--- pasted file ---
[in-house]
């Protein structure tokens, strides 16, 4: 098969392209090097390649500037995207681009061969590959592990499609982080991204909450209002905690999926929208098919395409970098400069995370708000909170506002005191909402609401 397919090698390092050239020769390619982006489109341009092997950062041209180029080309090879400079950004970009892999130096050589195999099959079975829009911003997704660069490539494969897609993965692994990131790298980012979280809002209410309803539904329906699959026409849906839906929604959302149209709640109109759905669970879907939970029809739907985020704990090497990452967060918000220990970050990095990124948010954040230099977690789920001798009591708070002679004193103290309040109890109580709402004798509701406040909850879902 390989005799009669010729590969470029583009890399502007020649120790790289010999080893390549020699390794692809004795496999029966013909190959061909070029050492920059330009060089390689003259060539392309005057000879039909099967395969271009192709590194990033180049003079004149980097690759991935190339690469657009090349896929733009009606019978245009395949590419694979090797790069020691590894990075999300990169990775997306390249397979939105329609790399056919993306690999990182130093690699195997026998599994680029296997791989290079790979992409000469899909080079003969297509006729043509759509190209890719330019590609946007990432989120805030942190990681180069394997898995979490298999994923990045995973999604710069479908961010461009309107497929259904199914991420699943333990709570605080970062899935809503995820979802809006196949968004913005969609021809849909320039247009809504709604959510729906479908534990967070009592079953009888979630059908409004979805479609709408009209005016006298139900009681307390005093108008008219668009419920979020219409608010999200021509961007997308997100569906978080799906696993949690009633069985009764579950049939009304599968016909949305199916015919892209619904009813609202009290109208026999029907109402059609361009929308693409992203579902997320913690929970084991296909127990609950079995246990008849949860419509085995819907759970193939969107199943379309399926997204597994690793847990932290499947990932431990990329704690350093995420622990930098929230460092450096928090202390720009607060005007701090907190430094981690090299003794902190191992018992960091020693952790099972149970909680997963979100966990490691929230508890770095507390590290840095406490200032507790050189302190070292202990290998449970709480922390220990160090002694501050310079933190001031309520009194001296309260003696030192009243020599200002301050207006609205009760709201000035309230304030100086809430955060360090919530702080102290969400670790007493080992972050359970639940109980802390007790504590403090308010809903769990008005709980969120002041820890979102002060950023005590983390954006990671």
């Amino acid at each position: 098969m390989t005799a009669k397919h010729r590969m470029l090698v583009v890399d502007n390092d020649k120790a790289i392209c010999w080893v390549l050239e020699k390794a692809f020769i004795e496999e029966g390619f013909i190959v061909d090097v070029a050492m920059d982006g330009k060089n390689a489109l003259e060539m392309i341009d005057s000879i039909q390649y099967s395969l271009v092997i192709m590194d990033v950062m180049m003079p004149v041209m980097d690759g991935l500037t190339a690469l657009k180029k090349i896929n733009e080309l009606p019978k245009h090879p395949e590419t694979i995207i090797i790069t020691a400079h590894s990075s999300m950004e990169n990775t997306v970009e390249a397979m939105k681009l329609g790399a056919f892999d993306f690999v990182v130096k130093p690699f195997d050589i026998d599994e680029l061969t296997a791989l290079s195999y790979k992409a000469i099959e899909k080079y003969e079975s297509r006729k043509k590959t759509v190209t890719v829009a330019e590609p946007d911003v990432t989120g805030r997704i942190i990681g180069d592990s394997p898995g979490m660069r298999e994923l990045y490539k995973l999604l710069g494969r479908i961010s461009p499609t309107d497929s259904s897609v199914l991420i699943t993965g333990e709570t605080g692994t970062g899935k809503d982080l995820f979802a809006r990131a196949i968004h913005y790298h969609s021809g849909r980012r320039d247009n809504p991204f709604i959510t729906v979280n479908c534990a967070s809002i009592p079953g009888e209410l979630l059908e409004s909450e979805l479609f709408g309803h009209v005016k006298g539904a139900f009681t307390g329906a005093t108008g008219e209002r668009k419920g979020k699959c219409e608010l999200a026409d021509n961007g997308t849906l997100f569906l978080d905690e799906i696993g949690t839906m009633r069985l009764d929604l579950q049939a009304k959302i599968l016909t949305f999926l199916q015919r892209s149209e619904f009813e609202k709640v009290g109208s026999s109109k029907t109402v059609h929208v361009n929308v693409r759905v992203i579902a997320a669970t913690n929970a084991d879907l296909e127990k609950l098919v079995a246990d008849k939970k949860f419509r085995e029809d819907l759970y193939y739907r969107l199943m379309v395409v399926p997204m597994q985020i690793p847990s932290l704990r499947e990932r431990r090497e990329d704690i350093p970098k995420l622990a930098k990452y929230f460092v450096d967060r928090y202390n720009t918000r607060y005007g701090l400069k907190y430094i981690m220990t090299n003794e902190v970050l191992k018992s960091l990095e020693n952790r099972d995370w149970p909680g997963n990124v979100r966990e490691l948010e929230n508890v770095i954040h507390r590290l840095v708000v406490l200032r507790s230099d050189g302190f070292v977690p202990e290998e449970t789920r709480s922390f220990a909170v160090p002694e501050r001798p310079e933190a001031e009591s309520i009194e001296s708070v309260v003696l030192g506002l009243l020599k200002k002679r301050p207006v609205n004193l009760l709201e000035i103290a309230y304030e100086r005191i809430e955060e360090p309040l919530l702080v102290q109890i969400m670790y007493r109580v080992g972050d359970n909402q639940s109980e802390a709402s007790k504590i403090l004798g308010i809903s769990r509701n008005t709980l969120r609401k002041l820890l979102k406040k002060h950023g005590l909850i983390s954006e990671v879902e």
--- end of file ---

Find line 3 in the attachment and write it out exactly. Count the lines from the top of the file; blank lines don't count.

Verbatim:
């Amino acid at each position: 098969m390989t005799a009669k397919h010729r590969m470029l090698v583009v890399d502007n390092d020649k120790a790289i392209c010999w080893v390549l050239e020699k390794a692809f020769i004795e496999e029966g390619f013909i190959v061909d090097v070029a050492m920059d982006g330009k060089n390689a489109l003259e060539m392309i341009d005057s000879i039909q390649y099967s395969l271009v092997i192709m590194d990033v950062m180049m003079p004149v041209m980097d690759g991935l500037t190339a690469l657009k180029k090349i896929n733009e080309l009606p019978k245009h090879p395949e590419t694979i995207i090797i790069t020691a400079h590894s990075s999300m950004e990169n990775t997306v970009e390249a397979m939105k681009l329609g790399a056919f892999d993306f690999v990182v130096k130093p690699f195997d050589i026998d599994e680029l061969t296997a791989l290079s195999y790979k992409a000469i099959e899909k080079y003969e079975s297509r006729k043509k590959t759509v190209t890719v829009a330019e590609p946007d911003v990432t989120g805030r997704i942190i990681g180069d592990s394997p898995g979490m660069r298999e994923l990045y490539k995973l999604l710069g494969r479908i961010s461009p499609t309107d497929s259904s897609v199914l991420i699943t993965g333990e709570t605080g692994t970062g899935k809503d982080l995820f979802a809006r990131a196949i968004h913005y790298h969609s021809g849909r980012r320039d247009n809504p991204f709604i959510t729906v979280n479908c534990a967070s809002i009592p079953g009888e209410l979630l059908e409004s909450e979805l479609f709408g309803h009209v005016k006298g539904a139900f009681t307390g329906a005093t108008g008219e209002r668009k419920g979020k699959c219409e608010l999200a026409d021509n961007g997308t849906l997100f569906l978080d905690e799906i696993g949690t839906m009633r069985l009764d929604l579950q049939a009304k959302i599968l016909t949305f999926l199916q015919r892209s149209e619904f009813e609202k709640v009290g109208s026999s109109k029907t109402v059609h929208v361009n929308v693409r759905v992203i579902a997320a669970t913690n929970a084991d879907l296909e127990k609950l098919v079995a246990d008849k939970k949860f419509r085995e029809d819907l759970y193939y739907r969107l199943m379309v395409v399926p997204m597994q985020i690793p847990s932290l704990r499947e990932r431990r090497e990329d704690i350093p970098k995420l622990a930098k990452y929230f460092v450096d967060r928090y202390n720009t918000r607060y005007g701090l400069k907190y430094i981690m220990t090299n003794e902190v970050l191992k018992s960091l990095e020693n952790r099972d995370w149970p909680g997963n990124v979100r966990e490691l948010e929230n508890v770095i954040h507390r590290l840095v708000v406490l200032r507790s230099d050189g302190f070292v977690p202990e290998e449970t789920r709480s922390f220990a909170v160090p002694e501050r001798p310079e933190a001031e009591s309520i009194e001296s708070v309260v003696l030192g506002l009243l020599k200002k002679r301050p207006v609205n004193l009760l709201e000035i103290a309230y304030e100086r005191i809430e955060e360090p309040l919530l702080v102290q109890i969400m670790y007493r109580v080992g972050d359970n909402q639940s109980e802390a709402s007790k504590i403090l004798g308010i809903s769990r509701n008005t709980l969120r609401k002041l820890l979102k406040k002060h950023g005590l909850i983390s954006e990671v879902e």